I have no doubts about the benefits of hiring personal coaches for various aspects of our lives.
Business coach? Absolutely!
Relationship coach? For sure!
Drinking coach? Ahhh … come again … Have you ever heard of a drinking coach before? How about a grey area drinking coach?
I hadn’t. That is, not until I met Sarah Rusbatch, who provided some insights into alcohol that I hadn’t previously considered.
For instance, Sarah told me that, until recently, the conversation around alcohol hasn’t been particularly nuanced. It’s been like this: either you’re an alcoholic, or you’re a social drinker.
But what about those of us who are somewhere in the middle of that? That’s when Sarah introduced me to the idea that everyone of us can be thought of as being located somewhere on what I now call an “alcohol drinker spectrum.”
On the left of the scale are the 1s and 2s—people who rarely drink, or rarely think about drinking.
And on the right of the scale are the 9s and 10s—people who physically depend on alcohol, or who can’t get through a day without drinking.
As a drinker, are you at either of the two extremes on the following scale?
If you’re like me, there have been times in your life when you’re somewhere in the middle.
Indeed, in the early stages of the Coronavirus pandemic, living through lockdown after lockdown in Melbourne, I found myself having a drink pretty much every evening. And I justified it, of course. Oh, the stress! I’ll just have a G & T or two to calm my anxiety.
Are You A “Grey Area Drinker”?
Sarah calls people like me (and maybe you, too) “grey area drinkers.” Visually, we can be thought of as being in the middle of the spectrum, tipping toward the unhealthy side, somewhere between 5 and 8, as follows.
Grey area drinkers don’t appear to others as if they’ve got a drinking problem. But, deep down, they aren’t comfortable with how they’re using alcohol.
That was exactly my experience. When the COVID-19 lockdowns ended, I realised that my new habit didn’t align with my values. Plus, I wasn’t being totally honest with myself—my G & T consumption wasn’t alleviating my anxiety.
This really hit home for me when Sarah was a guest on my podcast. “When it comes to talking about anxiety,” she told me, “alcohol is often the missing piece. So, many of us think it’s the solution to anxiety, whereas for me and many others, it’s actually causing, or amplifying, it.”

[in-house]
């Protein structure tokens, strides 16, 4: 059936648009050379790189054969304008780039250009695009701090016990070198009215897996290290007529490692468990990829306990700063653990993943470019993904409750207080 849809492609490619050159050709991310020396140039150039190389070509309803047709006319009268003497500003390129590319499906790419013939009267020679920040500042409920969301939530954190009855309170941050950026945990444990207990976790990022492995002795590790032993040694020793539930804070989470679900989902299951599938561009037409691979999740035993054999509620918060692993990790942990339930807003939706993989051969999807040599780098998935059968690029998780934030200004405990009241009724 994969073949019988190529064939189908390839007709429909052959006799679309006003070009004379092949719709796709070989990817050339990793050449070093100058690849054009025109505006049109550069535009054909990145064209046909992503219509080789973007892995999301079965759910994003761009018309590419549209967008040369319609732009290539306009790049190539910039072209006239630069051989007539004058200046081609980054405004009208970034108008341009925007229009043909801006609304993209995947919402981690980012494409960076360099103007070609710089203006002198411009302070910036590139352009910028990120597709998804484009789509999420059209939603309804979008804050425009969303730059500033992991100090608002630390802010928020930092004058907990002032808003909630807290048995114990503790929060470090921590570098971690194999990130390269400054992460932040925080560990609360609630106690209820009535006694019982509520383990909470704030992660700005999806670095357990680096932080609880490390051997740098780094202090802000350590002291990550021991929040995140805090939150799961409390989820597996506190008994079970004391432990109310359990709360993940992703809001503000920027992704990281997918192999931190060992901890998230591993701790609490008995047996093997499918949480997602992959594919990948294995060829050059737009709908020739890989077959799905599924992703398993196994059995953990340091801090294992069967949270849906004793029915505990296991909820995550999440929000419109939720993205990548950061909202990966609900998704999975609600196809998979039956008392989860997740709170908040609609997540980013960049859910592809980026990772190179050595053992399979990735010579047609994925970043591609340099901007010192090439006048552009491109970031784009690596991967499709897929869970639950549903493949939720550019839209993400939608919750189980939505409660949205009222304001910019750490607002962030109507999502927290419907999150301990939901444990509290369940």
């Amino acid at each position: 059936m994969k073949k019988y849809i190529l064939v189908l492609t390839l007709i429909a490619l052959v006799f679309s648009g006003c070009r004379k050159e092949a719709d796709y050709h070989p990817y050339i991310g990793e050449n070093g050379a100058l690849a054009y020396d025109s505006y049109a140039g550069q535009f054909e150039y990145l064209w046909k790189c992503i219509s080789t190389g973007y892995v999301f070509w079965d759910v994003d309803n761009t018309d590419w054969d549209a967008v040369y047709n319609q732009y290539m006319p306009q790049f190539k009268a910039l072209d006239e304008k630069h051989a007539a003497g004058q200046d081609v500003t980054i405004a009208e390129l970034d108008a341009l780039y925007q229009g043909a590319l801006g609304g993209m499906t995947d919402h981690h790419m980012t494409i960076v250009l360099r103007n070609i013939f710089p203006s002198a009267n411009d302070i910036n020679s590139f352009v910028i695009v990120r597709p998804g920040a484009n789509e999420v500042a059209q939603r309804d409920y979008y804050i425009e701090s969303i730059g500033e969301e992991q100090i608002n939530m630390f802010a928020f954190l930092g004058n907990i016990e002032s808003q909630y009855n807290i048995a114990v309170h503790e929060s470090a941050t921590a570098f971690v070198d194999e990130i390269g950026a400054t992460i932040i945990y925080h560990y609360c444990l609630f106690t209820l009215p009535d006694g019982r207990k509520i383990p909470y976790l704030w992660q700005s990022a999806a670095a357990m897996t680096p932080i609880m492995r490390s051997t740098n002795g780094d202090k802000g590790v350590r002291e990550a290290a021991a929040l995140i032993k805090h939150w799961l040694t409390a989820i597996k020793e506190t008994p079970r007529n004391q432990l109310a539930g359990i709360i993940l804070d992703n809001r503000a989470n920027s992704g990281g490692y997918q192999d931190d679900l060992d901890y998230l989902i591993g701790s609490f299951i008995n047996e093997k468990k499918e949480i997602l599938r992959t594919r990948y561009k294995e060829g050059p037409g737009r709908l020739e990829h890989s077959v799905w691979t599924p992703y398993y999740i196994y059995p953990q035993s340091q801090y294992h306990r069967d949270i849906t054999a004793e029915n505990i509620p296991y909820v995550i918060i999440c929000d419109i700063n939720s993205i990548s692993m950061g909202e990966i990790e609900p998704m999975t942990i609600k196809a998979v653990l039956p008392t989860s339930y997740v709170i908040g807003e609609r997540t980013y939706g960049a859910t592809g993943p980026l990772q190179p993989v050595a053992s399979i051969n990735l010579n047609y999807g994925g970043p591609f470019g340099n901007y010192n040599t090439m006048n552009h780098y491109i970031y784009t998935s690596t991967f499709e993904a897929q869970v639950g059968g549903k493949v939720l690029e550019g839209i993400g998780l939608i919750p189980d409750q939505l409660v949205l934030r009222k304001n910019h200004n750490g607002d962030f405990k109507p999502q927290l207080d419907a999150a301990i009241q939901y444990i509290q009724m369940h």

Later in our conversation, when talking about the time in her life before she unwittingly became a heavy drinker, Sarah said, “I never had anxiety in my life.” But the more she drank … “I was becoming this shell of a person who was seeking out wine because I thought it was the solution. But the wine was having an impact. It was affecting my sleep [and] my mental health.”
For Sarah (and possibly you, too), the connection between anxiety and alcohol is now clear.
I wanted to learn more about this link. So I Googled around, and clicked upon the concept of “hangxiety.” In an article about this buzzword, Dr Elizabeth Bulat answered two important questions, which I’m going to quote here in full because it’s so helpful.
What is hangxiety?
Drinking alcohol dumps a flood of dopamine into the pleasure center of the brain. The feel-good chemical swirls through your head, but the rush only lasts for a short while. When dopamine levels dip back down, feelings of anxiety rebound.
Who is most likely to develop hangxiety?
People who suffer from depression and anxiety are more likely to experience anxious feelings after drinking. Though alcohol can suppress anxious feelings while a person is imbibing, the rebound effect can be far worse than their baseline level of anxiety. Unfortunately, those uncomfortable emotions can drive people straight back to the culprit: alcohol.
Coming Out of the Vortex that is Anxiety + Alcohol
So what can we do about hangxiety? Part of the problem for some people who are grey area drinkers is this—it’s just not easy to simply drink responsibly. They can’t just effortlessly limit their alcohol consumption.
I don’t have a surefire solution to this problem that’ll work for everyone. Neither does Sarah. But we can’t give up. We have to keep trying.
I also invite you to check out Sarah’s website, SarahRusbatch.com. Previously when I mentioned that there isn’t a surefire solution for everyone, that was technically correct. Yet there are programs that have helped grey area drinkers transform their relationship with alcohol, such as Sarah’s “30-Day Alcohol Free Challenge.” And they might work for you!
P.S. Let’s keep the conversation going—join me over on Instagram.
P.P.S. Photo credit for the banner photo: Pexels.
Jodi is on a mission to elevate mental health and wellbeing in families, classrooms and workplaces.
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